PHILADELPHIA — Gross revenue from Pennsylvania’s 11 casinos rose 4.4 percent last year to more than $3.1 billion, further cementing the state’s status as the second-largest U.S. gambling market as the Atlantic City market saw another decline.
The Pennsylvania Gaming Control Board reported the state’s 11 casinos brought in nearly $3.16 billion in gross revenue from slot machines and table games last year, up from just over $3 billion in 2011. The figures were boosted by growth in table games, which generated $687.4 million in gross revenue last year, up about 11 percent from the year before. Earlier this month, the state reported revenues from slot machines in 2012 were $2.47 billion, up about 2.7 percent from 2011.
Tuesday’s official announcement that Connecticut-based Mohegan Tribal Gaming Authority, via its consulting arm, Mohegan Gaming Advisors, will assume management of Resorts Casino-Hotel seems to be a case of not seeing the forest for the trees.
It’s certainly big news that the financially beleaguered gaming hall — the oldest legal casino east of Nevada — has exponentially increased its chances for long-term survival via the newly forged partnership with Mohegan Sun (which is pending state regulatory approval), as well as through the recently consummated deal that will turn a sizable portion of Resorts real estate over to Jimmy Buffett’s Margaritaville brand. But there is a much larger picture here.
For all the of the “experts’” braying about Atlantic City’s gambling industry suffering a terminal case of competitionitis, the fact is that AyCee has recently seen a large infusion of investments – upwards of $200 million, not including Revel’s $2.4 billion price tag.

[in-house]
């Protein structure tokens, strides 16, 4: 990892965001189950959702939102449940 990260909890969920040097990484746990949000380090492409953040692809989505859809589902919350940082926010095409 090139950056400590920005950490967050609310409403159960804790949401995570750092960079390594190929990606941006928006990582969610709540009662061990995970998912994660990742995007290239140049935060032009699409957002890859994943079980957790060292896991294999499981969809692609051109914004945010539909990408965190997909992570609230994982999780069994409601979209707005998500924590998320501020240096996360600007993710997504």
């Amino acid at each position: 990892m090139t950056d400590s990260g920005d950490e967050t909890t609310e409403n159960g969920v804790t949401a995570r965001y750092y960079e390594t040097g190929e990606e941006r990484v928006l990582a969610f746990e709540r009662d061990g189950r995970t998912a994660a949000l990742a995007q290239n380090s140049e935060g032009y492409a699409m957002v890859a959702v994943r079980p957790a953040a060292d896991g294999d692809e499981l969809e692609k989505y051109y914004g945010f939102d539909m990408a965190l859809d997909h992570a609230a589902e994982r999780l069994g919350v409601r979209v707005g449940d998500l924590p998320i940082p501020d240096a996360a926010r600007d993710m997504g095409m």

If the town were indeed “dying,” why would such big-time outfits as Mohegan Sun, Margaritaville and Golden Nugget expend so many resources, financial and otherwise, on the seaside resort? We can assume the folks running these companies are not completely clueless and incompetent. Which leaves the possibility that the smart money sees a rosy future for Atlantic City as a big-time destination.
I am not surprised to learn that Atlantic City is taking a huge hit from all the recent casino development in surrounding states. Rising gas prices and a major recession are not helping things either.
Pennsylvania, under Fast Eddie, became a gambling state. Our casinos are spread out across the state, not all in one place. This seems to be a better strategy than New Jersey. 10 casinos are now operating in Pennsylvania. Atlantic City has 11.
I am sure Atlantic City depended on throngs of people from Pennsylvania coming there to gamble and spend money. Pennsylvania may very well pass Atlantic City as the number two gambling market in the U.S. in the years to come. Pennsylvania casino income is expected to grow to $2.7 billion dollars in 2011 while Atlantic City’s 2011 casino income is expected to fall to $3.09 billion dollars.
The last time I drove to Atlantic City, it was a ridiculously expensive trip. Bridge tolls, Atlantic City Expressway tolls, parking and gas made it a $50 trip before I set foot in a casino or shop. I went down for an afternoon to meet friends from high school who were staying at a casino. I will not be making that trip again.
Time will tell if Atlantic City can rebound or if Pennsylvania will unseat Atlantic City as the number two spot in the U.S. for gambling.